Performance improvement in the grinding of ceramics via the Rebinder effect

Date of Completion

January 1999


Engineering, Materials Science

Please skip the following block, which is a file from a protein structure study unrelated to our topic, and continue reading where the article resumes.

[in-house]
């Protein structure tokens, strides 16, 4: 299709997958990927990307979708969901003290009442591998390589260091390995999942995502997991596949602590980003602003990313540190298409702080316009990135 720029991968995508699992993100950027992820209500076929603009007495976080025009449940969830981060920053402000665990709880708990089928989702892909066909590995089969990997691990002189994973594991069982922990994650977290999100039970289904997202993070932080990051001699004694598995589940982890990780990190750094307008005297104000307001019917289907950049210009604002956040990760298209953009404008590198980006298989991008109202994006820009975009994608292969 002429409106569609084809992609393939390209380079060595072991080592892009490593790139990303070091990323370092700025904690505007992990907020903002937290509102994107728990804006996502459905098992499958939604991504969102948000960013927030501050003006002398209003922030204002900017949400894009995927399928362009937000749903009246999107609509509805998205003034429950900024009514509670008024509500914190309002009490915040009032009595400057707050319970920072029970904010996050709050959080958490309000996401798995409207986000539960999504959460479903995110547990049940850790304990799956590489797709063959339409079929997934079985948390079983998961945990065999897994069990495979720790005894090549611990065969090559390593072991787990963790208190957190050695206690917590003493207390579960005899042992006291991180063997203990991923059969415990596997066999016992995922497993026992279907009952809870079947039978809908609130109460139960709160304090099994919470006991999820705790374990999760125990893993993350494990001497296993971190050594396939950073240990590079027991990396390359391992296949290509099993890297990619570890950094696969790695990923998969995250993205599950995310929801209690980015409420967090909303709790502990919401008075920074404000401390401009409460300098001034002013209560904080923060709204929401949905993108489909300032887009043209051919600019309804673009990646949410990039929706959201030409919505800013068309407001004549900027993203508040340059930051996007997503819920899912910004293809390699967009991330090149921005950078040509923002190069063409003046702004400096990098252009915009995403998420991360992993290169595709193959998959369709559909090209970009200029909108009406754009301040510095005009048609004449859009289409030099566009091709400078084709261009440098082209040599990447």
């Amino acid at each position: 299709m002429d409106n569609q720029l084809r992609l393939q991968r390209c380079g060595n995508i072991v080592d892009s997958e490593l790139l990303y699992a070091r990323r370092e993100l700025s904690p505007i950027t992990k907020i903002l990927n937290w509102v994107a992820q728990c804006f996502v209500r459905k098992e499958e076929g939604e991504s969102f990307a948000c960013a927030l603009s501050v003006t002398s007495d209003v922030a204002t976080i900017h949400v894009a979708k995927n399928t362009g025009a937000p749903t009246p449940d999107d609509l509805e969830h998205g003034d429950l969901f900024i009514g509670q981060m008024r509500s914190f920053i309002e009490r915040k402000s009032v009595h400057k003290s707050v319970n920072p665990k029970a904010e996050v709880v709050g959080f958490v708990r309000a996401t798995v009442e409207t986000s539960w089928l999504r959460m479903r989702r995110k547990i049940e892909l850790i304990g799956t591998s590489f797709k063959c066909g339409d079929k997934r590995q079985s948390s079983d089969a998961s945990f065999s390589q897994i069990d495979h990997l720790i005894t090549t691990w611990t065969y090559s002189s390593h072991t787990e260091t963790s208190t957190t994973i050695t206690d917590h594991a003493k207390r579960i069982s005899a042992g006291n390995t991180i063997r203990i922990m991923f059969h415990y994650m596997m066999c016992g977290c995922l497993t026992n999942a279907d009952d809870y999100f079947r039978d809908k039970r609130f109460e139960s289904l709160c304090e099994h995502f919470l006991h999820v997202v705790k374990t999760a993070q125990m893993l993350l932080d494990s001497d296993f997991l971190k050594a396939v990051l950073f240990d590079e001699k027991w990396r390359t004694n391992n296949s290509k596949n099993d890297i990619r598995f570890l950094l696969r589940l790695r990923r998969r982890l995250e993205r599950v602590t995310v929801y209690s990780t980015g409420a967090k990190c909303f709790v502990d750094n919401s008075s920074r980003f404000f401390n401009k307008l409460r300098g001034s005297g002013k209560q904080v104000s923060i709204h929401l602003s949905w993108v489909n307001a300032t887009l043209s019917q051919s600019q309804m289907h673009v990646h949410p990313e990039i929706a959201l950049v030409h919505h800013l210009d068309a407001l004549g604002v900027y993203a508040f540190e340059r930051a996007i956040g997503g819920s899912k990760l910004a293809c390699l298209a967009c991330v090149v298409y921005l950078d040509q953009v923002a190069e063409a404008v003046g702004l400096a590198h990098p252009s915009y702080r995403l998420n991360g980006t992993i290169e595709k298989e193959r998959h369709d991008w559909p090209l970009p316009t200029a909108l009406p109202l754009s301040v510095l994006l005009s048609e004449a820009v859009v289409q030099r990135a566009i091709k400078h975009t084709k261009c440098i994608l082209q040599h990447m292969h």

The Rebinder effect, or the dependence of the hardness of a ceramic material on its environment, was investigated for aluminum oxide and silicon nitride in aqueous environments of varying pH. Significant Rebinder effects were found for both materials. A maximum in hardness (Knoop microhardness) was found at the pH of zero zeta potential (surface charge). Observations were consistent with a mechanism for the Rebinder effect, proposed by Westwood, (Westwood, A. R. C. and Goldheim, D. L., J. Appl. Phys., 39 [7] 3401–3405 (1968)) in which hardness is governed by dislocation motion. ^ Prior attempts to apply the Rebinder effect have considered the low speed process of drilling. These attempts have been successful in the laboratory but unsuccessful in the field due to the overall inefficiency of this process. This work extends the application of the Rebinder effect to grinding, a high speed process. Although grinding forces were measured, the focus of this study was on part quality improvement rather than a reduction in energy consumption. Grinding forces, surface finish, and post grinding flexural strength were shown to be dependent on coolant pH in the grinding of alumina. These data are consistent with mechanisms involving brittle/ductile or brittle/brittle (e.g. intergranular → transgranular) transitions depending on the aggressiveness of the grinding parameters. ^